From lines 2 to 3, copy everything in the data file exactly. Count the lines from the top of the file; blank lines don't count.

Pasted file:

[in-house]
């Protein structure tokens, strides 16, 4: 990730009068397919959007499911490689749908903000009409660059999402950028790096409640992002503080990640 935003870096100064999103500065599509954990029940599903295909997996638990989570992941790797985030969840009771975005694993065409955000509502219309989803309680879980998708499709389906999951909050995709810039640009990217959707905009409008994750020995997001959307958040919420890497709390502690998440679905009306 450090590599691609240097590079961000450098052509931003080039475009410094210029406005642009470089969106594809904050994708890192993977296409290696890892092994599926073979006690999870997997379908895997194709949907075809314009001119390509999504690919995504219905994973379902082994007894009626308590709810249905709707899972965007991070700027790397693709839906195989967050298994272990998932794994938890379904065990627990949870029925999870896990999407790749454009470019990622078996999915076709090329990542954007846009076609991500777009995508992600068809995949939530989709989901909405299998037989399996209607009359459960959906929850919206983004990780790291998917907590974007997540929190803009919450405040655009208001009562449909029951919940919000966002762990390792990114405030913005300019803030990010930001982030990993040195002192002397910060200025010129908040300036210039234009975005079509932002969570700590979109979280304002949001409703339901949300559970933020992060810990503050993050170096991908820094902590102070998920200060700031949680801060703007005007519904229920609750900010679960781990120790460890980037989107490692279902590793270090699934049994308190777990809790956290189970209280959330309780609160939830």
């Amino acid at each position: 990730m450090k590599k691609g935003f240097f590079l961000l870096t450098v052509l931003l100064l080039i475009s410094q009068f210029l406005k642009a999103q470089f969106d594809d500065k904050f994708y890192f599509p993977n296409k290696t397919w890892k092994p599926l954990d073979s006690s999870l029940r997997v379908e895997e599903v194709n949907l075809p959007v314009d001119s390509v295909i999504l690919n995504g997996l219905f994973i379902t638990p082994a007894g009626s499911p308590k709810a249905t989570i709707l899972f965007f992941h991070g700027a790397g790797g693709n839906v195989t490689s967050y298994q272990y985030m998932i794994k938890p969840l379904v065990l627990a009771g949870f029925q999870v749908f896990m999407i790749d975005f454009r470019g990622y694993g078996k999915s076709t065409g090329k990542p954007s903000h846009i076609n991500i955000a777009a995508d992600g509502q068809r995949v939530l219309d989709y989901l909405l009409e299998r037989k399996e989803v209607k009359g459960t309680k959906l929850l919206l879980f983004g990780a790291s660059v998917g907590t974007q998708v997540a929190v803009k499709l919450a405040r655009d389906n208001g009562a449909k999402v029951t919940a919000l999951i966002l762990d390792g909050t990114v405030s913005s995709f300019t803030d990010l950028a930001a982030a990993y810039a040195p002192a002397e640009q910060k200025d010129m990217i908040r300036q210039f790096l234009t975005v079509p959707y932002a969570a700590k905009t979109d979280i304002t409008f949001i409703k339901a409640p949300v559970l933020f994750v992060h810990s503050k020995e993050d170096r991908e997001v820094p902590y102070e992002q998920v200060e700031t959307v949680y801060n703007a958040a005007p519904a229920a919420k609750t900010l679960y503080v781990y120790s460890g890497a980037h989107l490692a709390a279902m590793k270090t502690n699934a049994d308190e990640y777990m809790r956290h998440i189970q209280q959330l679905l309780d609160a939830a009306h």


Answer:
């Protein structure tokens, strides 16, 4: 990730009068397919959007499911490689749908903000009409660059999402950028790096409640992002503080990640 935003870096100064999103500065599509954990029940599903295909997996638990989570992941790797985030969840009771975005694993065409955000509502219309989803309680879980998708499709389906999951909050995709810039640009990217959707905009409008994750020995997001959307958040919420890497709390502690998440679905009306 450090590599691609240097590079961000450098052509931003080039475009410094210029406005642009470089969106594809904050994708890192993977296409290696890892092994599926073979006690999870997997379908895997194709949907075809314009001119390509999504690919995504219905994973379902082994007894009626308590709810249905709707899972965007991070700027790397693709839906195989967050298994272990998932794994938890379904065990627990949870029925999870896990999407790749454009470019990622078996999915076709090329990542954007846009076609991500777009995508992600068809995949939530989709989901909405299998037989399996209607009359459960959906929850919206983004990780790291998917907590974007997540929190803009919450405040655009208001009562449909029951919940919000966002762990390792990114405030913005300019803030990010930001982030990993040195002192002397910060200025010129908040300036210039234009975005079509932002969570700590979109979280304002949001409703339901949300559970933020992060810990503050993050170096991908820094902590102070998920200060700031949680801060703007005007519904229920609750900010679960781990120790460890980037989107490692279902590793270090699934049994308190777990809790956290189970209280959330309780609160939830």
């Amino acid at each position: 990730m450090k590599k691609g935003f240097f590079l961000l870096t450098v052509l931003l100064l080039i475009s410094q009068f210029l406005k642009a999103q470089f969106d594809d500065k904050f994708y890192f599509p993977n296409k290696t397919w890892k092994p599926l954990d073979s006690s999870l029940r997997v379908e895997e599903v194709n949907l075809p959007v314009d001119s390509v295909i999504l690919n995504g997996l219905f994973i379902t638990p082994a007894g009626s499911p308590k709810a249905t989570i709707l899972f965007f992941h991070g700027a790397g790797g693709n839906v195989t490689s967050y298994q272990y985030m998932i794994k938890p969840l379904v065990l627990a009771g949870f029925q999870v749908f896990m999407i790749d975005f454009r470019g990622y694993g078996k999915s076709t065409g090329k990542p954007s903000h846009i076609n991500i955000a777009a995508d992600g509502q068809r995949v939530l219309d989709y989901l909405l009409e299998r037989k399996e989803v209607k009359g459960t309680k959906l929850l919206l879980f983004g990780a790291s660059v998917g907590t974007q998708v997540a929190v803009k499709l919450a405040r655009d389906n208001g009562a449909k999402v029951t919940a919000l999951i966002l762990d390792g909050t990114v405030s913005s995709f300019t803030d990010l950028a930001a982030a990993y810039a040195p002192a002397e640009q910060k200025d010129m990217i908040r300036q210039f790096l234009t975005v079509p959707y932002a969570a700590k905009t979109d979280i304002t409008f949001i409703k339901a409640p949300v559970l933020f994750v992060h810990s503050k020995e993050d170096r991908e997001v820094p902590y102070e992002q998920v200060e700031t959307v949680y801060n703007a958040a005007p519904a229920a919420k609750t900010l679960y503080v781990y120790s460890g890497a980037h989107l490692a709390a279902m590793k270090t502690n699934a049994d308190e990640y777990m809790r956290h998440i189970q209280q959330l679905l309780d609160a939830a009306h």